Qatar uses 2022 World Cup programmes to clinch Leeds United deal

Doha has firmed in the race to buy northern English club

LEEDS, ENGLAND - OCTOBER 19: Leeds United owner Andrea Radrizzani in the dug out area before the game during the Sky Bet Championship match between Leeds United and Birmingham City at Elland Road on October 19, 2019 in Leeds, England. (Photo by Alex Dodd - CameraSport via Getty Images)

Qatar is a main contender to buy the former English league champions Leeds United after showering the club with lavishly funded engagement programmes linked to the 2022 World Cup.

Sources close to the club say Qatari Sports Investment has emerged as a favourite to buy the Yorkshire club, which is valued at more than £90 million (Dh427.1m) by its owners.

Key to the relationship between the fund and Leeds has been the role of the Fifa-backed 2022 legacy programmes bankrolled by Qatar.

Over the past year two Qatar agencies established lucrative partnerships with Championship side Leeds United and its northern neighbour, Sheffield FC.

Qatar’s Aspire Academy, which aims to develop and nurture players ahead of the 2022 World Cup, last year announced it was linking up with Leeds.

The Aspire Academy played a large role in Qatar's attempt to be awarded the 2022 World Cup. But it also faced concerns of child trafficking over its searches for talent in developing countries and moving youngsters away to coaching centres in Qatar.

Concerns were voiced that the country would try to naturalise the best of the boys so they would be allowed to play for the national team.

Doha has also faced international condemnation over the death toll and treatment of foreign workers used to build venues for Qatar’s Fifa World Cup.

In April, Leeds announced it was also forming a partnership with a second Qatari academy, Generation Amazing.

This month Fifa said Qatar was funding a partnership to train young footballers at Leeds and the non-league side Sheffield FC, which is recognised as the world's oldest association football club.

LEEDS, ENGLAND - NOVEMBER 09: Players and fans participate in a minute silence ahead of the Sky Bet Championship match between Leeds United and Blackburn Rovers at Elland Road on November 09, 2019 in Leeds, England. (Photo by George Wood/Getty Images)

Sheffield FC plays in the English Midlands county of Derbyshire.

The Qatari Aspire programme director Nasser Al Khori launched the Generation Amazing initiative at Sheffield’s ground this month.

Qatar does not own a British club but its investment arm bought leading French side Paris Saint-Germain and Belgium side KAS Eupen.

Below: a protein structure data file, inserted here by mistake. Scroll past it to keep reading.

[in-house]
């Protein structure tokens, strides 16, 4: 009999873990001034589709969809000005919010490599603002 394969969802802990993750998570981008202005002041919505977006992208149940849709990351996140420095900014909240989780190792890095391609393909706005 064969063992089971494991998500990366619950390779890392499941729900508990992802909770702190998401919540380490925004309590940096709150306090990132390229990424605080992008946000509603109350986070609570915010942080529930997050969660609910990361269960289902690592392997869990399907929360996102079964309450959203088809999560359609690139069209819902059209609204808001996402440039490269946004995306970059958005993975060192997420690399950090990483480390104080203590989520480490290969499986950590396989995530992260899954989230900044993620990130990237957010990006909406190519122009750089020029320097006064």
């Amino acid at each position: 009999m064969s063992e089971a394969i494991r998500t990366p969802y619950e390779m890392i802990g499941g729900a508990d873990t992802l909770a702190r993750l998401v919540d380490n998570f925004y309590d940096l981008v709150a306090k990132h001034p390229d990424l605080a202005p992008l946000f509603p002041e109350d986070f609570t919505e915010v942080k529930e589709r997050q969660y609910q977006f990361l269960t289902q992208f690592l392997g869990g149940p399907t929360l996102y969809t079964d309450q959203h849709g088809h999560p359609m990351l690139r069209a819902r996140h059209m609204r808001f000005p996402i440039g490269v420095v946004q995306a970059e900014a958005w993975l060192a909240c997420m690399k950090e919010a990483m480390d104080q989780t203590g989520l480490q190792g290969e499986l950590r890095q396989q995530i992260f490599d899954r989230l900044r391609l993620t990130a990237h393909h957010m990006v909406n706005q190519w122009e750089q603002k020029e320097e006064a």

Qatar’s broadcaster, the beIN Media Group, which owns beIN Sport, is run by four of the investment fund’s five directors.

It already has a major foothold in the UK football market after reportedly paying £429m in the 2016-2019 round of UK Premier League deals for the rights to broadcast matches in the Mena region.

The sport news site ESPN said this week that talks between Leeds owner Andrea Radrizzani, the Qatari investment fund and the well-connected lawyer Sophie Jordan, were “moving closer” to fruition.

“More talks are planned in the days to come, and while sources say there won’t be a full agreement soon they say things are moving in a positive direction,” a report said.

The talks come just weeks after Mr Radrizzani met the investment fund chairman and PSG president Nasser Al Khelaifi in Paris to discuss the club.

But negotiations are being overshadowed by a continuing corruption scandal involving the bidding for the 2019 IAAF World Championships in Qatar.

Meanwhile, a French investigation into the bidding process for the 2017 and 2019 track and field world championships brought charges of corruption against Yousef Al Obaidly, who is an investment fund board member and beIN’s chief executive.

It is alleged that a former International Association of Athletics Federations official received two payments totalling $3.5m (Dh12.8m) from Qatari investors before the vote for the 2017 championships.

Qatar eventually lost to London, but was later awarded the 2019 event. Mr Al Obaidly denies any wrongdoing.

The investment fund is closely tied to beIN Sport. Mr Al Khelaifi is also chairman of beIN Media Group.

He is also the president of the Qatar Tennis Federation and vice president of the Asian Tennis Federation for West Asia.

Vice chairman of the sports fund is Adel Mustafawi, while fellow director Mohammed Al Subaie is also a board member at the Qatar Squash Board and executive director of commercial affairs at beIN Media.

The fifth director is lawyer Sophie Jordan, the deputy general director of beIN Sports in France.

The links between Leeds and Qatar have deepened as a result of the World Cup football diplomacy link.

The general director of the Aspire Academy in Qatar is Ivan Bravo, who was a director at Leeds United for more than two and a half years until he stepped down last month.

Mr Bravo is also the technical director of the Qatar Football Association. PSG is also affiliated with the Aspire Academy.

Football finance expert Dr Rob Wilson, at Sheffield Hallam University, said focusing on the English sides was part of a strategy by Qatar to gain credibility with the public and fans as it prepared to make its first UK club purchase.